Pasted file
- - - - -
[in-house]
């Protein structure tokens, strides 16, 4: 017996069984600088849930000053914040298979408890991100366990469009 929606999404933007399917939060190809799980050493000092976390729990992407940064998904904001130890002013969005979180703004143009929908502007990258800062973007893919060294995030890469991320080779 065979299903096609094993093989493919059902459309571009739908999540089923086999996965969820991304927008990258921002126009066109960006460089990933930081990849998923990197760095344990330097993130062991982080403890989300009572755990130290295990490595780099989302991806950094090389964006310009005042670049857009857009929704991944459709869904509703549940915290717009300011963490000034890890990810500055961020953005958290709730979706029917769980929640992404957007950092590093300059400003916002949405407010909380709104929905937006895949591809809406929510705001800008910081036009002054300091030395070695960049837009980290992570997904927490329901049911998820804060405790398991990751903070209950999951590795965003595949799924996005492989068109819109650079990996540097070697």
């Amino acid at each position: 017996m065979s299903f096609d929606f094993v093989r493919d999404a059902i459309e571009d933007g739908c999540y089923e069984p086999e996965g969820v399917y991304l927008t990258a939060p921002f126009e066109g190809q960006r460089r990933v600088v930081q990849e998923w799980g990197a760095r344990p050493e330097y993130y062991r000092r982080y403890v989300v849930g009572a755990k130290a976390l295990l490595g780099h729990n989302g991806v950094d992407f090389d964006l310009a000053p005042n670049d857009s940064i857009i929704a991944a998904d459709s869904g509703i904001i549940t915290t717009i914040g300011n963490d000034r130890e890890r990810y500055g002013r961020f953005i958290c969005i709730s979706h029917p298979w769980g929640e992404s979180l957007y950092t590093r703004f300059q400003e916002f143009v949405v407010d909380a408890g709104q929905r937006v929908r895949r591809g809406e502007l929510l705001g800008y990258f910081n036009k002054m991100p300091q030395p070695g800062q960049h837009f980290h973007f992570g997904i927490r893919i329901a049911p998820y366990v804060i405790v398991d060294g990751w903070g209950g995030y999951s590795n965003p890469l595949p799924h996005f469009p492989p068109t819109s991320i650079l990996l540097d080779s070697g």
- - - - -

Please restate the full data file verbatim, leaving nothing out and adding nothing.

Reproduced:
[in-house]
């Protein structure tokens, strides 16, 4: 017996069984600088849930000053914040298979408890991100366990469009 929606999404933007399917939060190809799980050493000092976390729990992407940064998904904001130890002013969005979180703004143009929908502007990258800062973007893919060294995030890469991320080779 065979299903096609094993093989493919059902459309571009739908999540089923086999996965969820991304927008990258921002126009066109960006460089990933930081990849998923990197760095344990330097993130062991982080403890989300009572755990130290295990490595780099989302991806950094090389964006310009005042670049857009857009929704991944459709869904509703549940915290717009300011963490000034890890990810500055961020953005958290709730979706029917769980929640992404957007950092590093300059400003916002949405407010909380709104929905937006895949591809809406929510705001800008910081036009002054300091030395070695960049837009980290992570997904927490329901049911998820804060405790398991990751903070209950999951590795965003595949799924996005492989068109819109650079990996540097070697």
């Amino acid at each position: 017996m065979s299903f096609d929606f094993v093989r493919d999404a059902i459309e571009d933007g739908c999540y089923e069984p086999e996965g969820v399917y991304l927008t990258a939060p921002f126009e066109g190809q960006r460089r990933v600088v930081q990849e998923w799980g990197a760095r344990p050493e330097y993130y062991r000092r982080y403890v989300v849930g009572a755990k130290a976390l295990l490595g780099h729990n989302g991806v950094d992407f090389d964006l310009a000053p005042n670049d857009s940064i857009i929704a991944a998904d459709s869904g509703i904001i549940t915290t717009i914040g300011n963490d000034r130890e890890r990810y500055g002013r961020f953005i958290c969005i709730s979706h029917p298979w769980g929640e992404s979180l957007y950092t590093r703004f300059q400003e916002f143009v949405v407010d909380a408890g709104q929905r937006v929908r895949r591809g809406e502007l929510l705001g800008y990258f910081n036009k002054m991100p300091q030395p070695g800062q960049h837009f980290h973007f992570g997904i927490r893919i329901a049911p998820y366990v804060i405790v398991d060294g990751w903070g209950g995030y999951s590795n965003p890469l595949p799924h996005f469009p492989p068109t819109s991320i650079l990996l540097d080779s070697g």